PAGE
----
’Blue hole’ opens off Florida coast
Tales of the ocean swallowing places are as ancient as the myth of Atlantis, but there is an element of truth in the science, according to a NOAA-backed expedition set for Florida's Gulf Coast.
The ocean does open up and consume areas of sea floor.
However, these are basically sink holes, similar to those that gobble suburban homes in Florida, NOAA says.
When it happens in the ocean, it's called a "blue hole" and what's inside them is largely a mystery, NOAA reports.
Scientists have no idea how many "blue holes" exist or where they are most likely to be found, NOAA says.
Even something as simple as getting into them is tough, experts say.
"The opening of a blue hole can be several hundred feet underwater, and for many holes, the opening is too small for an automated submersible. In fact, the first reports of blue holes did not come from scientists or researchers, but actually came from fishermen and recreational divers," NOAA writes.
The year-long expedition begins in August and will explore a 425-feet deep blue hole known as Green Banana, that is 155 feet below the surface, NOAA says. The team will include scientists from Mote Marine Laboratory, Florida Atlantic University, Georgia Institute of Technology and the U.S. Geological Society, NOAA says.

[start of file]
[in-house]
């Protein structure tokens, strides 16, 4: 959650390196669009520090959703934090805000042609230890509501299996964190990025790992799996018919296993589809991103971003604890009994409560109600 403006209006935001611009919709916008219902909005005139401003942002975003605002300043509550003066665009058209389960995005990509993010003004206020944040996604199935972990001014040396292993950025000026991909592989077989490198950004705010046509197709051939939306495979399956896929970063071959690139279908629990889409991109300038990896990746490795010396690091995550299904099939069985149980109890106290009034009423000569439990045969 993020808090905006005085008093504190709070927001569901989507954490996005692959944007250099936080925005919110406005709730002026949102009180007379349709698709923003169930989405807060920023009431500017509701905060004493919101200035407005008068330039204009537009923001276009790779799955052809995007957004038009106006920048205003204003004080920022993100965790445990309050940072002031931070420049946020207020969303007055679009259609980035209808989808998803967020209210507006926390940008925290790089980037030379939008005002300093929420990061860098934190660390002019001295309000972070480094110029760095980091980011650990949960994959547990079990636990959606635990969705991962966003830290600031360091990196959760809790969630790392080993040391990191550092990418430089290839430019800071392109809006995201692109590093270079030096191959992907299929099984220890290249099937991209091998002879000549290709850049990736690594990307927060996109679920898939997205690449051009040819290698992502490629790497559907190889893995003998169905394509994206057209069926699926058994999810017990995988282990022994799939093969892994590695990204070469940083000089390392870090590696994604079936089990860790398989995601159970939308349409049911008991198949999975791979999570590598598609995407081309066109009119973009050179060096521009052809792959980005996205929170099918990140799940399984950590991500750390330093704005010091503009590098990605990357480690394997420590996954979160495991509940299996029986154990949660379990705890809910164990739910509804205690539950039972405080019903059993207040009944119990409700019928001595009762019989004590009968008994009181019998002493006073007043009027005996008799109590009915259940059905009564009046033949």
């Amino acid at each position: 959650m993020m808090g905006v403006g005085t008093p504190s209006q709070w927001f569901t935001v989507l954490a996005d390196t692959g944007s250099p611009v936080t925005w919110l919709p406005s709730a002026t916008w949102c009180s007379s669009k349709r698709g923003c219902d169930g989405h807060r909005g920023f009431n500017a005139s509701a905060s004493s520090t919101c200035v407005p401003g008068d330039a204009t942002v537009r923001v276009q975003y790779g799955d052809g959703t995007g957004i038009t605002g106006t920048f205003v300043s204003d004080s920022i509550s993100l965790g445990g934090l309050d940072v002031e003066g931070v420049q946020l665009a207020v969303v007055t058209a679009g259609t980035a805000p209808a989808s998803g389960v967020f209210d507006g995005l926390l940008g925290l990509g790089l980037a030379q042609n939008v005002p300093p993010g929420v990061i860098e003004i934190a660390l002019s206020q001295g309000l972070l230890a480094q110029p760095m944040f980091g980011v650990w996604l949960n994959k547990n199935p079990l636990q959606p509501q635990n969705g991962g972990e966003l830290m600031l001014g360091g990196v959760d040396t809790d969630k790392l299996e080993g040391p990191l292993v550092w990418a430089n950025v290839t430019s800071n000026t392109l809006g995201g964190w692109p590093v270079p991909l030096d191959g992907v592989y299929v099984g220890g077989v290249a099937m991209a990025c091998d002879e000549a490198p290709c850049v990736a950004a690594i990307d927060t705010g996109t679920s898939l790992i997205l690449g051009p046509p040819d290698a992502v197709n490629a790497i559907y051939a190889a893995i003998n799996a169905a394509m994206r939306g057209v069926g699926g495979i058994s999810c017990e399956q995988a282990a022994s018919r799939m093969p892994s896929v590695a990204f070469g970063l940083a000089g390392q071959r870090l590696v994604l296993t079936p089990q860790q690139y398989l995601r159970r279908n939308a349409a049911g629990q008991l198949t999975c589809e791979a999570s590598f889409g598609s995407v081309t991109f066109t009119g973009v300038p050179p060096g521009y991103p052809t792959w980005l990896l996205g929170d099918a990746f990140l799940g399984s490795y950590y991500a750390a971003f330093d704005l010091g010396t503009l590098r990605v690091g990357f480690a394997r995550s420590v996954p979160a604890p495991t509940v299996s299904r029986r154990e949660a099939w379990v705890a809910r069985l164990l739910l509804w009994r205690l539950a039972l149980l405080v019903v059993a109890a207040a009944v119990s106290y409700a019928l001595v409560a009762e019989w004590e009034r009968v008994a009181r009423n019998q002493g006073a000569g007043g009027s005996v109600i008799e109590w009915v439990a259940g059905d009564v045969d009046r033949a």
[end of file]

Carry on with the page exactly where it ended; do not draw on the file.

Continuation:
"Blue holes and caverns are "scattered across Florida's Gulf continental shelf" and most are known for hosting "a high diversity of abundance of plants and animals," NOAA reports.
A "blue hole" 30 miles off Sarasota (known as "Amberjack Hole") was explored in 2019. The team found it to be an "oasis in an otherwise barren seafloor." That hole is 113 feet below the surface and was found to be 350 feet deep, NOAA says.
Among the things discovered at the bottom: Two intact _ but dead _ smalltooth sawfish, an endangered species, NOAA says. One of the sharks, a 12-foot-long male, was collected for study, NOAA reports.
"Blue holes are diverse biological communities full of marine life, including corals, sponges, mollusks, sea turtles, sharks," NOAA reported.
"The seawater chemistry in the holes is unique and appears to interact with groundwater. ... Scientists are hoping to learn ... whether these submersed sinkholes are connected to Florida's groundwater."